Workers harmed by 'she'll-be-right' culture
The Dominion Post - Tuesday 7 MAY 2013
Pope Francis has criticised the working conditions of Bangladeshi workers caught in a building collapse. More than 600 people are confirmed to have died in the building, which was home to several factories making clothes for Western companies.
Factory crumbles: The Pope has criticised the working conditions of Bangladeshi workers caught in this building collapse.
At the same time as the Pope levelled his criticisms, an independent task force on workplace health and safety in New Zealand produced its report. The report was commissioned by the Government and is the culmination of 11 months of consultation and investigation.
Over the last 40 years there have been significant changes in the way workplace safety is managed. Up until the 1960s, negligence actions were one of the main ways an employer was held to account for shortcomings. This was coupled with a workers' compensation scheme which provided a modest amount to injured workers on a no-fault basis.
The weakness of this system was that for a worker to receive any meaningful compensation, actual fault would need to be established on the part of the employer. Often the uninsured "man of straw" employer would leave the injured worker out in the cold.
In 1974, the accident compensation scheme was introduced which compensated victims of accidents, regardless of whether the perpetrator was to blame. It also meant questions of blame-worthiness in cases of workplace injury were often left unanswered.
So in 1992 the Health and Safety in Employment Act was introduced, putting minimum standards in place. Employers were required to provide a safe workplace, penalties for non- compliance were included. However, the act was quickly deemed inadequate and penalties for non-compliance were raised in 2003. Courts have progressively increased the penalties as well but they are often still low.
Now we have a total review of our health and safety legislation.
The task force found our workplace safety culture is wanting. One in 10 workers are harmed at work every year. The cost of injury to ACC is significant. Worse still, a significant number of deaths are attributed to occupational illness and the failure of employers to maintain workplace safety.
The task force also noted that New Zealand's "she'll-be-right" culture is especially risk-tolerant and has a negative perception of health and safety.
The task force said the Government's primary regulator and prosecutor, the former Department of Labour (now part of the Ministry of Business, Innovation and Employment), is not effective and contributes to poor outcomes (i.e. unsafe workplaces).
The royal commission into the Pike River tragedy had earlier made this point. The regulator, according to the task force, is under-resourced, lacks adequate guidance and has seriously neglected occupational health issues and high hazard workplaces.
The task force has made a number of recommendations, one of them the establishment of a new workplace health and safety agency with a clear mandate and functions. It will be interesting to see how the Government deals with this as it goes against National's preference for merging state agencies.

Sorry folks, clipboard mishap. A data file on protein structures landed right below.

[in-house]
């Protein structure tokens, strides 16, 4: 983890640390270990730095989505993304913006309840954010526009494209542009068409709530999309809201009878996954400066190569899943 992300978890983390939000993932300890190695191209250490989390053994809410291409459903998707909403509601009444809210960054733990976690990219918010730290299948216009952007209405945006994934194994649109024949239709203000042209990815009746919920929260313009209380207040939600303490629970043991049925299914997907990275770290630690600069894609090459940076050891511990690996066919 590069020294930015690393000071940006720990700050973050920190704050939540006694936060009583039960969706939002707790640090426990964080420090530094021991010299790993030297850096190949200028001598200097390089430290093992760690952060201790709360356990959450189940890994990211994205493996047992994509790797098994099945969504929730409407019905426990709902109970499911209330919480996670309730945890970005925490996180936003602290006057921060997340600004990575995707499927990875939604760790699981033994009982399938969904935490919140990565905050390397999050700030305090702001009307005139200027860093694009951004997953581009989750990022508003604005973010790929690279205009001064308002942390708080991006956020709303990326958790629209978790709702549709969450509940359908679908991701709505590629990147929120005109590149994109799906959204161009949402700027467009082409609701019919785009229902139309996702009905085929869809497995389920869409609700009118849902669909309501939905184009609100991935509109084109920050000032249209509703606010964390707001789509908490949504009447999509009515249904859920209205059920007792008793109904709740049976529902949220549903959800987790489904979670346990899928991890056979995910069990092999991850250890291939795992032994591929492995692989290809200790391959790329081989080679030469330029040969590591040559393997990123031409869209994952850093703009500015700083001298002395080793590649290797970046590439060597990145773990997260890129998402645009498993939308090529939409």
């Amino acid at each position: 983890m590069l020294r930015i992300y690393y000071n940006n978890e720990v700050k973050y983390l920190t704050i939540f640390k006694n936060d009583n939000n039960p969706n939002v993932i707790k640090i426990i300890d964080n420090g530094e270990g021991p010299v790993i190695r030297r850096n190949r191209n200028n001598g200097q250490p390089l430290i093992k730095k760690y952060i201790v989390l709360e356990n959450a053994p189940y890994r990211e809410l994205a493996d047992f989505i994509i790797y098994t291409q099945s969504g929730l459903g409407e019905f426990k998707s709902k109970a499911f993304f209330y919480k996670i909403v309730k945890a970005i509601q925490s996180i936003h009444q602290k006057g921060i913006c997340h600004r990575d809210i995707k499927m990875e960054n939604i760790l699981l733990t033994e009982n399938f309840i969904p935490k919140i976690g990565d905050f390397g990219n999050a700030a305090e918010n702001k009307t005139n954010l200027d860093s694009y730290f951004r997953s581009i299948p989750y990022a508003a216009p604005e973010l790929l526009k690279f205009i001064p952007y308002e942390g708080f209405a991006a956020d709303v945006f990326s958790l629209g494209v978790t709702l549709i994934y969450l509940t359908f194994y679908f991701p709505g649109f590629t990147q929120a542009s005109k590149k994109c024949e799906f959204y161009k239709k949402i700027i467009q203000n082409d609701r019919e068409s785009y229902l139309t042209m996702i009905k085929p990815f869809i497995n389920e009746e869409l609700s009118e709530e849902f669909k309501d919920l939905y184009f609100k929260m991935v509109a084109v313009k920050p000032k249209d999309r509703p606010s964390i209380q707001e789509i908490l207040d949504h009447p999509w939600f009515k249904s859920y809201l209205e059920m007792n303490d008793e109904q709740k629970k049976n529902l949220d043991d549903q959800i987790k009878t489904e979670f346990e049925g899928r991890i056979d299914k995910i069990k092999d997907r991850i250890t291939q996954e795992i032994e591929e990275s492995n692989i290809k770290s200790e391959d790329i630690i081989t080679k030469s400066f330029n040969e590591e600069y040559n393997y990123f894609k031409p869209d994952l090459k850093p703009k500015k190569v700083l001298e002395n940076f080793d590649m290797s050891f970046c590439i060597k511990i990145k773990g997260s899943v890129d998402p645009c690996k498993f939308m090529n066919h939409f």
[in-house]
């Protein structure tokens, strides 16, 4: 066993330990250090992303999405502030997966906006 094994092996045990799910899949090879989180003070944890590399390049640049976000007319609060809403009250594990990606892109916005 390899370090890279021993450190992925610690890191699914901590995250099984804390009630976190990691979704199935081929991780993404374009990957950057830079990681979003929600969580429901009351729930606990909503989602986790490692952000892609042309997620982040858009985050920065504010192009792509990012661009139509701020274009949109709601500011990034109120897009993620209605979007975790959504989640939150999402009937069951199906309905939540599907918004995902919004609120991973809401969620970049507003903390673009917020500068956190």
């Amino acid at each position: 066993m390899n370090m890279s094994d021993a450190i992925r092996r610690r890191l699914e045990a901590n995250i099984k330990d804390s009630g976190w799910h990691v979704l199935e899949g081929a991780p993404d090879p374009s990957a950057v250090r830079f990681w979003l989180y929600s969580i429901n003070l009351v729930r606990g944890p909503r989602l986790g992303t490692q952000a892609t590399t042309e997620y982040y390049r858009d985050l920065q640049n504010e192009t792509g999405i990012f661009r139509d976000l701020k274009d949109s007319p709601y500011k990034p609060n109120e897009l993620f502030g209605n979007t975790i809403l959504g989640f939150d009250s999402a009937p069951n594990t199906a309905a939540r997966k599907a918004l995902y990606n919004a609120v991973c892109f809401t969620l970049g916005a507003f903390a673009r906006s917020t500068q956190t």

Other recommendations include significantly increasing punishments for "intentional breaches", incorporation of elements of the Australia's workplace health and safety model, and increased protections for workers who raise concerns to their employers.
The task force uses the proverbial carrot and stick. The carrot is reduced ACC levies for the good employers who have few workplace injuries and accidents. The stick is a significant increase in fines, particularly where the behaviour was intentional.
There is no shortage of recent cases that illustrate the problems that have the task force so concerned. Most notably there has been Pike River, but other lower-profile incidents show some of New Zealand's health and safety failures.
In one case involving Carter Holt Harvey, an employee was killed after he fell 10 metres through a PVC roof on to concrete. The employer pleaded guilty and had already made efforts to assist the deceased's family. It was hit with a penalty of $130,000, made up of a fine of $30,000 and reparation of $100,000.
In another case involving the Sealord Group, an employee was killed while cleaning machinery on a vessel. Sealord pleaded guilty to offences under the Health and Safety in Employment Act. The risk of injury had already been identified but the recommendations had not been acted on at the time of the worker's death. A total award of $195,000 consisted of $10,000 in fines and $185,000 in compensation to the family of the deceased. That again may seem modest, when the maximum fine was $250,000.
One would assume the ability of the employer to pay would be a factor so that if the maximum fine is of this level with a large employer, one might expect it to be quite modest for a small employer of no substance.
Pope Francis is emerging as a voice for the vulnerable. Workers in a country like Bangladesh suffer from poor safety standards, low wages and few voices of support. New Zealand is certainly not in the same category. The call of the task force to do much better is something the Government will no doubt consider carefully and hopefully act upon.